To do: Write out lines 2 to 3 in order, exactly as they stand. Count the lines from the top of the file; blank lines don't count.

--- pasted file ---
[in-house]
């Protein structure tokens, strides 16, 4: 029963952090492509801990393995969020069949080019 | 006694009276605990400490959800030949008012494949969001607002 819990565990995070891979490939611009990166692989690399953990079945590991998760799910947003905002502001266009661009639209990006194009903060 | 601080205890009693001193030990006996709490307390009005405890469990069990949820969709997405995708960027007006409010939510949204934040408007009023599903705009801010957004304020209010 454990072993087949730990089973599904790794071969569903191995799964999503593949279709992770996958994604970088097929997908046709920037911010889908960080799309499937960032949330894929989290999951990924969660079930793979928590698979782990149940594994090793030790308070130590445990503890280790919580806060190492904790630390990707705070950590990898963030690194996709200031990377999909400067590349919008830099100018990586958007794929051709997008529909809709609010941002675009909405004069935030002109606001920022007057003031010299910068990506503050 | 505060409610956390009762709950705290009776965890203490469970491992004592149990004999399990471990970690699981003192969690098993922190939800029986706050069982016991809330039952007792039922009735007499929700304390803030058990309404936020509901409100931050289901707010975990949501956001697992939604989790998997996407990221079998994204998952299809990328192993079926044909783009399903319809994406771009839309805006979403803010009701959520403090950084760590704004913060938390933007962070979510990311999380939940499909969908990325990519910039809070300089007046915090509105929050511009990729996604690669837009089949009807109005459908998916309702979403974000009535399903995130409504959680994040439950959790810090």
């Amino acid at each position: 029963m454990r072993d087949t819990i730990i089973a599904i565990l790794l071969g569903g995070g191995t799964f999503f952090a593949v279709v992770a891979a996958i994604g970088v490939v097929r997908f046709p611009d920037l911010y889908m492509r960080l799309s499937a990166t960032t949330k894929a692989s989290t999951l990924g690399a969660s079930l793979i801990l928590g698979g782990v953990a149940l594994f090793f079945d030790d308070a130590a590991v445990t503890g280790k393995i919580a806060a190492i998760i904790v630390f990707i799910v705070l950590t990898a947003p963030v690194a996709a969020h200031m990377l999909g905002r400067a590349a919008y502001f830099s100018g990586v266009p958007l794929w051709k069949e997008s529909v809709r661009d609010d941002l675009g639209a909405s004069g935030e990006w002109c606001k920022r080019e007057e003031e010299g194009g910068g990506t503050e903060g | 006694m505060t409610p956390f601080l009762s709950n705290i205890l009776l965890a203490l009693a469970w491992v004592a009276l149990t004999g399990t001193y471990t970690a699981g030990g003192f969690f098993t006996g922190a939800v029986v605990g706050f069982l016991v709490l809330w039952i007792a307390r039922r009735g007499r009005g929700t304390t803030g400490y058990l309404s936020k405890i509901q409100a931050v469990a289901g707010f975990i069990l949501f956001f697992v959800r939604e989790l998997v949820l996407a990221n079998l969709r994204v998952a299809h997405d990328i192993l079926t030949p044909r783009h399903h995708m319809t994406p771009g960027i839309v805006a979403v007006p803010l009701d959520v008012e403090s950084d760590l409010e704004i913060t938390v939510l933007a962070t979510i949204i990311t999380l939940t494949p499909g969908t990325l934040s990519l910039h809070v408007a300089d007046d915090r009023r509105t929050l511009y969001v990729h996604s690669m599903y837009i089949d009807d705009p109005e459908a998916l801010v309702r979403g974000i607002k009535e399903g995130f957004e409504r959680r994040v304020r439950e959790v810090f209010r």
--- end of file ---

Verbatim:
């Protein structure tokens, strides 16, 4: 029963952090492509801990393995969020069949080019 | 006694009276605990400490959800030949008012494949969001607002 819990565990995070891979490939611009990166692989690399953990079945590991998760799910947003905002502001266009661009639209990006194009903060 | 601080205890009693001193030990006996709490307390009005405890469990069990949820969709997405995708960027007006409010939510949204934040408007009023599903705009801010957004304020209010 454990072993087949730990089973599904790794071969569903191995799964999503593949279709992770996958994604970088097929997908046709920037911010889908960080799309499937960032949330894929989290999951990924969660079930793979928590698979782990149940594994090793030790308070130590445990503890280790919580806060190492904790630390990707705070950590990898963030690194996709200031990377999909400067590349919008830099100018990586958007794929051709997008529909809709609010941002675009909405004069935030002109606001920022007057003031010299910068990506503050 | 505060409610956390009762709950705290009776965890203490469970491992004592149990004999399990471990970690699981003192969690098993922190939800029986706050069982016991809330039952007792039922009735007499929700304390803030058990309404936020509901409100931050289901707010975990949501956001697992939604989790998997996407990221079998994204998952299809990328192993079926044909783009399903319809994406771009839309805006979403803010009701959520403090950084760590704004913060938390933007962070979510990311999380939940499909969908990325990519910039809070300089007046915090509105929050511009990729996604690669837009089949009807109005459908998916309702979403974000009535399903995130409504959680994040439950959790810090």
């Amino acid at each position: 029963m454990r072993d087949t819990i730990i089973a599904i565990l790794l071969g569903g995070g191995t799964f999503f952090a593949v279709v992770a891979a996958i994604g970088v490939v097929r997908f046709p611009d920037l911010y889908m492509r960080l799309s499937a990166t960032t949330k894929a692989s989290t999951l990924g690399a969660s079930l793979i801990l928590g698979g782990v953990a149940l594994f090793f079945d030790d308070a130590a590991v445990t503890g280790k393995i919580a806060a190492i998760i904790v630390f990707i799910v705070l950590t990898a947003p963030v690194a996709a969020h200031m990377l999909g905002r400067a590349a919008y502001f830099s100018g990586v266009p958007l794929w051709k069949e997008s529909v809709r661009d609010d941002l675009g639209a909405s004069g935030e990006w002109c606001k920022r080019e007057e003031e010299g194009g910068g990506t503050e903060g | 006694m505060t409610p956390f601080l009762s709950n705290i205890l009776l965890a203490l009693a469970w491992v004592a009276l149990t004999g399990t001193y471990t970690a699981g030990g003192f969690f098993t006996g922190a939800v029986v605990g706050f069982l016991v709490l809330w039952i007792a307390r039922r009735g007499r009005g929700t304390t803030g400490y058990l309404s936020k405890i509901q409100a931050v469990a289901g707010f975990i069990l949501f956001f697992v959800r939604e989790l998997v949820l996407a990221n079998l969709r994204v998952a299809h997405d990328i192993l079926t030949p044909r783009h399903h995708m319809t994406p771009g960027i839309v805006a979403v007006p803010l009701d959520v008012e403090s950084d760590l409010e704004i913060t938390v939510l933007a962070t979510i949204i990311t999380l939940t494949p499909g969908t990325l934040s990519l910039h809070v408007a300089d007046d915090r009023r509105t929050l511009y969001v990729h996604s690669m599903y837009i089949d009807d705009p109005e459908a998916l801010v309702r979403g974000i607002k009535e399903g995130f957004e409504r959680r994040v304020r439950e959790v810090f209010r």